openvidu-electron 🔗

Check it on GitHub

An OpenVidu application built with Electron. It can be compiled into a native desktop application for Windows, OSX and Linux. It includes electron-forge as a dependency so the compilation process is as simple as running a single command: npm run make

If it is the first time you use OpenVidu, it is highly recommended to start with openvidu-hello-world tutorial, as this app is no more than an extension of it with some new features and styles.

Running this tutorial 🔗

To run the tutorial you need the three components stated in OpenVidu application architecture: an OpenVidu deployment, your server application and your client application. In this order:

1. Run OpenVidu deployment 🔗

Using Docker Engine:

# WARNING: this container is not suitable for production deployments of OpenVidu
# Visit https://docs.openvidu.io/en/stable/deployment

docker run -p 4443:4443 --rm -e OPENVIDU_SECRET=MY_SECRET openvidu/openvidu-dev:2.23.0

2. Run your preferred server application sample 🔗

For more information visit Application server.

3. Run the client application tutorial 🔗

You need NPM to serve the application. Check it with the following command:

npm -v

To serve the tutorial:

# Using the same repository openvidu-tutorials from step 2

cd openvidu-tutorials/openvidu-electron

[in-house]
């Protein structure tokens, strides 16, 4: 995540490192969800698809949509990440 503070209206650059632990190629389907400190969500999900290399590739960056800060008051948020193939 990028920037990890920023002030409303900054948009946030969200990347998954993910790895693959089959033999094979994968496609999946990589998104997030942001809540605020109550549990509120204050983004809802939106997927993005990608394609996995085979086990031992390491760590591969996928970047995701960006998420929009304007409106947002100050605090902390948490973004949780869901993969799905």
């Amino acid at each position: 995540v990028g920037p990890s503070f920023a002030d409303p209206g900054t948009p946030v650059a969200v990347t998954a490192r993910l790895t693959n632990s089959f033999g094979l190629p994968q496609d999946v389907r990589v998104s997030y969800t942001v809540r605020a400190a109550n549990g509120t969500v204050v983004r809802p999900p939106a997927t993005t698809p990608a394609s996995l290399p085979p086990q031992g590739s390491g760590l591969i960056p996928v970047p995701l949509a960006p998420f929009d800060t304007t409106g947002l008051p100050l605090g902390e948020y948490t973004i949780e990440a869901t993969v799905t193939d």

npm install
npm start

The app will start automatically as a native desktop application, regardless of the OS you are using. If you are on Windows, it will launch as a Windows app. In OSX as an OSX app, and in Linux as a Linux app.

To test the application with other devices in your network, visit this FAQ

Understanding the code 🔗

As an Electron app, the project has a main.js file that serves as entry point. It has been barely modified at all, so it remains basically the same as it is by default in the electron-quick-start example. Most important files are the following ones:

  • main.js: Electron entrypoint JavaScript file.
  • index.html: HTML code for the form to connect to a video-call and for the video-call itself. It links to index.js and style.css files.
  • index.js: sample application main JavaScript file, which makes use of openvidu-browser.js SDK.
  • style.css: some CSS classes to style the app.
  • modal.html: this is the dialog for selecting the screen to share if the user wants to do so.

We have implemented screen-sharing capabilities in this application because the process is slightly different from the rest of platforms that support it. Electron does not provide a default screen selector dialog, so we must implement it ourselves (that is the purpose of modal.html file). You can check out this feature in the last section Screen sharing.

Let's see first how index.js uses openvidu-browser.js SDK:


First lines make the necessary imports and declare global variables 🔗

const ipcRenderer = require('electron').ipcRenderer;